ATLANTA -- A combination of strategic uncertainty, defense-dolllar scarcity and cost growth has prompted calls for the truncation or even termination of the program to build the F-22 as the world's most advanced fighter plane and a primary vehicle for ensuring U.S. air supremacy well into the 21st century.
To be sure, the Cold War's strategic urgency vanished with the disappearance of the Soviet Union and the subsequent remarkable enfeeblement of Russian military power. (The recent fighting in Chechnya demonstrated that the Russian army can't invade even its own country, much less those of NATO.)
But the need for continued U.S. investment in advanced military technologies remains. Operation Desert Storm conclusively disproved the claim that weapons systems designed to defeat Soviet forces are superfluous in a post-Soviet world. Secretary of Defense William Cohen, noting the 70 percent drop in weapons procurement over the past decade, has rightly selected arms modernization his top priority, even at the expense of manpower.
Rich in land power
In the unfolding New World Disorder, shrinking U.S. military forces face current (North Korea and Iraq) and potential future (China) adversaries that are comparatively rich in land power, and against whom, in the event of war, an immediate American seizure of air supremacy would be imperative.
And the F-22 is, quite simply, the most advanced fighter plane in history. Unlike most "new" aircraft, such as the Navy's F/A-18E/F, which reflect only incremental improvements over their predecessors, the F-22 offers a giant leap forward in radar invisibility, combat agility, supersonic range and computerized display of battlefield information. Do future Air Force pilots, and those Army soldiers whose lives may depend on rapid acquisition of friendly supremacy in the air, deserve anything less than the best available technologies to make that happen?
Defense dollars are scarce. Even with a new emphasis on modernization over manpower, it is unlikely that the services will be able to buy all the combat aircraft now envisaged: $71 billion for 438 F-22s (scheduled for first deliveries in the year 2000); $91 billion for up to 1,000 F/A-18E/Fs (1999); and $145-219 billion for 2,978 Joint Strike Fighters (a plane still in conceptual development, and designed for use by all services except the Army).
Something will have to give. One of these programs will have to be terminated, or at least two will have to be reduced in scope.
Politics and pork
This would be an easy choice but for the politics and pork involved. Though both the F-22 and JSF incorporate critical future technologies and address imperative operational requirements, the F/A-18E/F is a non-stealthy, interim plane (until the Navy receives the JSF) that marks a modest improvement over its still relatively new predecessor, the F/A-18C/D. The F/A-18E/F is inferior in range and payload to the retiring A-6, and in range to the aging F-14.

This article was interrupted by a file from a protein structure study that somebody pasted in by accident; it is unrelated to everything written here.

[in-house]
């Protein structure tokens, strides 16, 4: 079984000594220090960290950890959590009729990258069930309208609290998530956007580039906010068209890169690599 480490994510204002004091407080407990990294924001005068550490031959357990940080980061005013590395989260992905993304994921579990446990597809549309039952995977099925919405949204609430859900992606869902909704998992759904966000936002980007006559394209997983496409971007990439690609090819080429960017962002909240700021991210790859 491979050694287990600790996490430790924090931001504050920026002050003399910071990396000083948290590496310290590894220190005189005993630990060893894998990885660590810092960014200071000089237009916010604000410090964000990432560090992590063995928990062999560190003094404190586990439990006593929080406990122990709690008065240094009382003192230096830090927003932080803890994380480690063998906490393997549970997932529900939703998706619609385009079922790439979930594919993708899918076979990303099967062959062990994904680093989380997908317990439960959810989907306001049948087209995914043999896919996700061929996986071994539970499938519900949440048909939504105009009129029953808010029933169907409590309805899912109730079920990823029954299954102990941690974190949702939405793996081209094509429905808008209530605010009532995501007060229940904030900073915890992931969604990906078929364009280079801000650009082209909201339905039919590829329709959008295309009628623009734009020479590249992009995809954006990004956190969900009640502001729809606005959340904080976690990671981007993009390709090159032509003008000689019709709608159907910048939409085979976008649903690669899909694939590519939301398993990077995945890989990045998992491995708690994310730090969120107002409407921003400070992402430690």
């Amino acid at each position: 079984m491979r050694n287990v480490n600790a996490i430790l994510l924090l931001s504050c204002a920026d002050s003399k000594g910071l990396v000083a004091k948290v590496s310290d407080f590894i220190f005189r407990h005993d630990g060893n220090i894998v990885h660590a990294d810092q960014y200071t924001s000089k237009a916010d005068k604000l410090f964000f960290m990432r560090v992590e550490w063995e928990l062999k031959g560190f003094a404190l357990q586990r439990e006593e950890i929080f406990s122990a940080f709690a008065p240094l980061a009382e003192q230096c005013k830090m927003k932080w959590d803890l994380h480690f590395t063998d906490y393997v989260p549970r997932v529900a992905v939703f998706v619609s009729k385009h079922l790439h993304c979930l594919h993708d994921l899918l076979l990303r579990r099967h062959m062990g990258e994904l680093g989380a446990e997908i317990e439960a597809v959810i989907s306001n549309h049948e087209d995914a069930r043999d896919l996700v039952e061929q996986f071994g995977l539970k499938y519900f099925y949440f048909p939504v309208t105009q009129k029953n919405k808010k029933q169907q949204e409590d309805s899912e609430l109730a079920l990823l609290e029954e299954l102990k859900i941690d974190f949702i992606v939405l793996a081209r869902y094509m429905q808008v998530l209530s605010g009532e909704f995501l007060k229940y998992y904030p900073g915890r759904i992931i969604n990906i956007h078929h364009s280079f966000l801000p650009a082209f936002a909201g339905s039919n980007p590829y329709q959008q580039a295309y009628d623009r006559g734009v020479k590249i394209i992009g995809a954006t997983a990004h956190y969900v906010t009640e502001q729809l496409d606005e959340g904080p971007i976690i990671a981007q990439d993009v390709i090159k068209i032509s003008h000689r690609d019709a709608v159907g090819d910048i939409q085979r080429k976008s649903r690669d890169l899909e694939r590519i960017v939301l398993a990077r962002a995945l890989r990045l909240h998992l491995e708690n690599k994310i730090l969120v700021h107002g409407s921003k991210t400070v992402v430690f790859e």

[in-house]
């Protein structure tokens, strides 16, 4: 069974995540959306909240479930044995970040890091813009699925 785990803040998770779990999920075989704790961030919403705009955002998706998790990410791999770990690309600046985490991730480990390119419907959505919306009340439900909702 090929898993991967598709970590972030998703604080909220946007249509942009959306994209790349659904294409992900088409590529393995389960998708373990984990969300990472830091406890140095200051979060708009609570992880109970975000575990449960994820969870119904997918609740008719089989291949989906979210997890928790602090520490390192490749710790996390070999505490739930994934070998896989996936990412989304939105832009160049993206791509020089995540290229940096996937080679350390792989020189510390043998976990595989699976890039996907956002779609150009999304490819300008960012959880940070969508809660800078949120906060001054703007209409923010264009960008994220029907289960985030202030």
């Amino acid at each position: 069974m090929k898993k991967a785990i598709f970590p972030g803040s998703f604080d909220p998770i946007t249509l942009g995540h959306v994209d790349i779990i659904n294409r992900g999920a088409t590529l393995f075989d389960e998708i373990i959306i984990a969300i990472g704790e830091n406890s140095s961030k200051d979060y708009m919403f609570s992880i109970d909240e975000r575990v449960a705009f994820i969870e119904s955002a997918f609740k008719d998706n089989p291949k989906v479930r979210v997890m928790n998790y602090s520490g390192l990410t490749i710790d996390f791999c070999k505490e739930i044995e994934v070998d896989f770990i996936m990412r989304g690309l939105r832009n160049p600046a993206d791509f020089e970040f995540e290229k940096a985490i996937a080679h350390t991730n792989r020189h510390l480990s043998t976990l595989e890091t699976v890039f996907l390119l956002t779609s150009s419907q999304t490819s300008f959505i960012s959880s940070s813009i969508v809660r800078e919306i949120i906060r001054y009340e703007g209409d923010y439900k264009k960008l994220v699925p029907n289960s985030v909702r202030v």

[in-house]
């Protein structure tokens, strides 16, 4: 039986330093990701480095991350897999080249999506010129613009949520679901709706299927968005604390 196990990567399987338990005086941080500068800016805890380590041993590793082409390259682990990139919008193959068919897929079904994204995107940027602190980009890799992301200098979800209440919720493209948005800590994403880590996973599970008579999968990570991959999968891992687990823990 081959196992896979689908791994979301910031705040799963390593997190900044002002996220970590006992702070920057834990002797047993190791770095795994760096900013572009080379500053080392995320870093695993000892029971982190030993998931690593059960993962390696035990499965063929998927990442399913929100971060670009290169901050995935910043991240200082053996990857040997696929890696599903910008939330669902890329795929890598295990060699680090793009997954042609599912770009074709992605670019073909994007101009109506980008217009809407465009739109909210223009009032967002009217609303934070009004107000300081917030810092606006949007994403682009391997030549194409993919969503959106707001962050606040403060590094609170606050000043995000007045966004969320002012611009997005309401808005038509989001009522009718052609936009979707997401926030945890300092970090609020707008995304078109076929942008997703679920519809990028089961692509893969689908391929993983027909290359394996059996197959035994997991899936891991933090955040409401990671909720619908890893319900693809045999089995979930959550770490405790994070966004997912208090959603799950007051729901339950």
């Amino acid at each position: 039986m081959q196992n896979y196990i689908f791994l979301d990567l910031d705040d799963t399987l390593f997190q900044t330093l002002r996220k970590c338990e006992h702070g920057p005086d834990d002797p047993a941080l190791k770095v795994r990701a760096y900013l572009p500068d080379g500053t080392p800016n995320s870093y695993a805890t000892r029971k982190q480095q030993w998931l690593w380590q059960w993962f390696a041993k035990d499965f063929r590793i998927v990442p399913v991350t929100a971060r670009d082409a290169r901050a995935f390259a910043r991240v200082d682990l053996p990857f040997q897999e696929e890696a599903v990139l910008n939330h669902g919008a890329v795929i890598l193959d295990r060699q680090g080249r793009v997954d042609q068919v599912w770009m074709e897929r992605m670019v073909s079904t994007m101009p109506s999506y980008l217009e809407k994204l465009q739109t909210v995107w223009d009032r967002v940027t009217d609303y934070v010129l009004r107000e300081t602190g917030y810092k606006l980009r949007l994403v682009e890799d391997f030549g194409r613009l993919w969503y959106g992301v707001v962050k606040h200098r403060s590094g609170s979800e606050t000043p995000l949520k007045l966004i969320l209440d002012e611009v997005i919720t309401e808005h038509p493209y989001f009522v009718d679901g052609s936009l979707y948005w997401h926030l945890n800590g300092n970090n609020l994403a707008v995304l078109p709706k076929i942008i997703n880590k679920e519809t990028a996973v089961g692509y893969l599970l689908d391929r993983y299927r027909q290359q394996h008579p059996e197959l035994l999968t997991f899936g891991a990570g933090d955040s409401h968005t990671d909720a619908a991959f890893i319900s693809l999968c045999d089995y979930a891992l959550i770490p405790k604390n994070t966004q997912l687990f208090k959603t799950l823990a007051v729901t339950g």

Some view the entire program as little more than a perverse sop to the Navy for its disastrous mismanagement of the A-12 attack-aircraft program. Others see it as a giant welfare handout to its corporate and political constituencies.
Is the national interest served by spending more than $90 billion for a stop-gap plane whose opportunity costs are almost certain to be exacted in the form of crippled buys of more advanced and effective aircraft? Cannot the Navy continue to rely on its present inventory of F/A-18C/Ds, which have yet to be flown even half their expected service life? Is the taxpayers' money well spent by retiring perfectly good C/Ds for the sake of keeping the F/A-18 production line open? These would be legitimate questions in a time of budgetary plenty; they are imperative questions in an era of acute austerity.
The F-22 is costly and getting costlier. But the 20 percent growth in the program estimate is quite modest by historical standards for cutting-edge technology aircraft at the F-22's present stage of development. (Overruns of 100 percent or higher marked more than a few big-ticket procurement programs during the Cold War.)
Moreover, the reason for the increase in the unit cost of the F-22 has not been add-ons by the manufacturer, but the combination of inflation and externally-imposed program reductions and delays. Reducing the buy and slowing the schedule compromise potential economies of scale and efficiencies of production. Too many members of Congress seems incapable of taking the long view; a dime saved in this year's defense budget may add a dollar five years hence.
The F-22's affordability may also depend on its export potential. The overseas market for an export version of the F-22 could amount to 300, even 400 planes -- numbers that would more than cancel out unit-cost growth to date.
Moreover, though the F-22, like the renowned F-15, which critics also denounced as unaffordable, was conceived as an air-to-air combat fighter, the F-22 is beginning to evolve, as did the F-15, into a true "swing" aircraft capable of performing both air-supremancy and other missions as ground attack and electronic survelliance.
Opposition to the F-22 comes largely from traditional doves, for whom no defense budget can be low enough, and F/A-18E/F proponents, for whom no other combat-aircraft program competing for potenially the same defense dollars can be small enough.
Jeffrey Record, a visiting professor at Georgia Tech, comments on national-security issues for The Sun.
Pub Date: 2/25/97